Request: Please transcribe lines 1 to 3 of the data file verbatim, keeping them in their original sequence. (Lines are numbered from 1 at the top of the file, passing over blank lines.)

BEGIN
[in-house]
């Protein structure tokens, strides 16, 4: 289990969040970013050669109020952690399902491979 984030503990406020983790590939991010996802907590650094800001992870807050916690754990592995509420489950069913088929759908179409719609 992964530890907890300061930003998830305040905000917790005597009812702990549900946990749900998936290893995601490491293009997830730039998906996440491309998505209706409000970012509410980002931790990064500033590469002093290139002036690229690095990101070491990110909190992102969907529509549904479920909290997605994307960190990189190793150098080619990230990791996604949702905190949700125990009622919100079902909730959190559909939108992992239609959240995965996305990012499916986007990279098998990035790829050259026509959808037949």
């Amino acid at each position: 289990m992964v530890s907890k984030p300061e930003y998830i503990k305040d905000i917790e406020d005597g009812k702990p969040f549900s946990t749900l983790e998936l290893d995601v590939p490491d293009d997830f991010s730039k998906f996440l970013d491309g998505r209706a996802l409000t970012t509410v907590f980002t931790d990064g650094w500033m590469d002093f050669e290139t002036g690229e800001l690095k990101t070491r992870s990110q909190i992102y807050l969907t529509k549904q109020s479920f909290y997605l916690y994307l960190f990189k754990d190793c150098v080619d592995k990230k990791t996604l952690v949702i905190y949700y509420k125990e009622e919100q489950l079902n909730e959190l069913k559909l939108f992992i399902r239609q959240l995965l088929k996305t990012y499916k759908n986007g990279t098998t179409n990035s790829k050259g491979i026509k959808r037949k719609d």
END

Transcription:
[in-house]
């Protein structure tokens, strides 16, 4: 289990969040970013050669109020952690399902491979 984030503990406020983790590939991010996802907590650094800001992870807050916690754990592995509420489950069913088929759908179409719609 992964530890907890300061930003998830305040905000917790005597009812702990549900946990749900998936290893995601490491293009997830730039998906996440491309998505209706409000970012509410980002931790990064500033590469002093290139002036690229690095990101070491990110909190992102969907529509549904479920909290997605994307960190990189190793150098080619990230990791996604949702905190949700125990009622919100079902909730959190559909939108992992239609959240995965996305990012499916986007990279098998990035790829050259026509959808037949």
């Amino acid at each position: 289990m992964v530890s907890k984030p300061e930003y998830i503990k305040d905000i917790e406020d005597g009812k702990p969040f549900s946990t749900l983790e998936l290893d995601v590939p490491d293009d997830f991010s730039k998906f996440l970013d491309g998505r209706a996802l409000t970012t509410v907590f980002t931790d990064g650094w500033m590469d002093f050669e290139t002036g690229e800001l690095k990101t070491r992870s990110q909190i992102y807050l969907t529509k549904q109020s479920f909290y997605l916690y994307l960190f990189k754990d190793c150098v080619d592995k990230k990791t996604l952690v949702i905190y949700y509420k125990e009622e919100q489950l079902n909730e959190l069913k559909l939108f992992i399902r239609q959240l995965l088929k996305t990012y499916k759908n986007g990279t098998t179409n990035s790829k050259g491979i026509k959808r037949k719609d």